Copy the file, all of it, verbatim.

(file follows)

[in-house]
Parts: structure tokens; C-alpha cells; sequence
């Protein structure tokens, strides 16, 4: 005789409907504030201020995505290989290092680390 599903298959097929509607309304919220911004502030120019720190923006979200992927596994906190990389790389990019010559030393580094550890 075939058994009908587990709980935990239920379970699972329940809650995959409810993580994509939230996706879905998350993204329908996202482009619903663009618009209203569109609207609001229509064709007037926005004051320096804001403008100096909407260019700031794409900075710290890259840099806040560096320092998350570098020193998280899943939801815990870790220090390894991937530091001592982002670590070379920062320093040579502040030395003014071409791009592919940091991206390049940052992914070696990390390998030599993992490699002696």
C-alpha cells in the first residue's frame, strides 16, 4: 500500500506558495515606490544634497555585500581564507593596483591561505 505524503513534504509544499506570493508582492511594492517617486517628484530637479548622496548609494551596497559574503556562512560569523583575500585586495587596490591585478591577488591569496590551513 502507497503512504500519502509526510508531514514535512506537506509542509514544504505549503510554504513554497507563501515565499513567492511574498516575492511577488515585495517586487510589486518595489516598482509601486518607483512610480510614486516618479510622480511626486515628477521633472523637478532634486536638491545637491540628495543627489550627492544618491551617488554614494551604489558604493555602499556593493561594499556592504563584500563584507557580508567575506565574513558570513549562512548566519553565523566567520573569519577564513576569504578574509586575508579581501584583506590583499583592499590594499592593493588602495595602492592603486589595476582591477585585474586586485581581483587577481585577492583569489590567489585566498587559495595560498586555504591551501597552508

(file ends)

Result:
[in-house]
Parts: structure tokens; C-alpha cells; sequence
């Protein structure tokens, strides 16, 4: 005789409907504030201020995505290989290092680390 599903298959097929509607309304919220911004502030120019720190923006979200992927596994906190990389790389990019010559030393580094550890 075939058994009908587990709980935990239920379970699972329940809650995959409810993580994509939230996706879905998350993204329908996202482009619903663009618009209203569109609207609001229509064709007037926005004051320096804001403008100096909407260019700031794409900075710290890259840099806040560096320092998350570098020193998280899943939801815990870790220090390894991937530091001592982002670590070379920062320093040579502040030395003014071409791009592919940091991206390049940052992914070696990390390998030599993992490699002696």
C-alpha cells in the first residue's frame, strides 16, 4: 500500500506558495515606490544634497555585500581564507593596483591561505 505524503513534504509544499506570493508582492511594492517617486517628484530637479548622496548609494551596497559574503556562512560569523583575500585586495587596490591585478591577488591569496590551513 502507497503512504500519502509526510508531514514535512506537506509542509514544504505549503510554504513554497507563501515565499513567492511574498516575492511577488515585495517586487510589486518595489516598482509601486518607483512610480510614486516618479510622480511626486515628477521633472523637478532634486536638491545637491540628495543627489550627492544618491551617488554614494551604489558604493555602499556593493561594499556592504563584500563584507557580508567575506565574513558570513549562512548566519553565523566567520573569519577564513576569504578574509586575508579581501584583506590583499583592499590594499592593493588602495595602492592603486589595476582591477585585474586586485581581483587577481585577492583569489590567489585566498587559495595560498586555504591551501597552508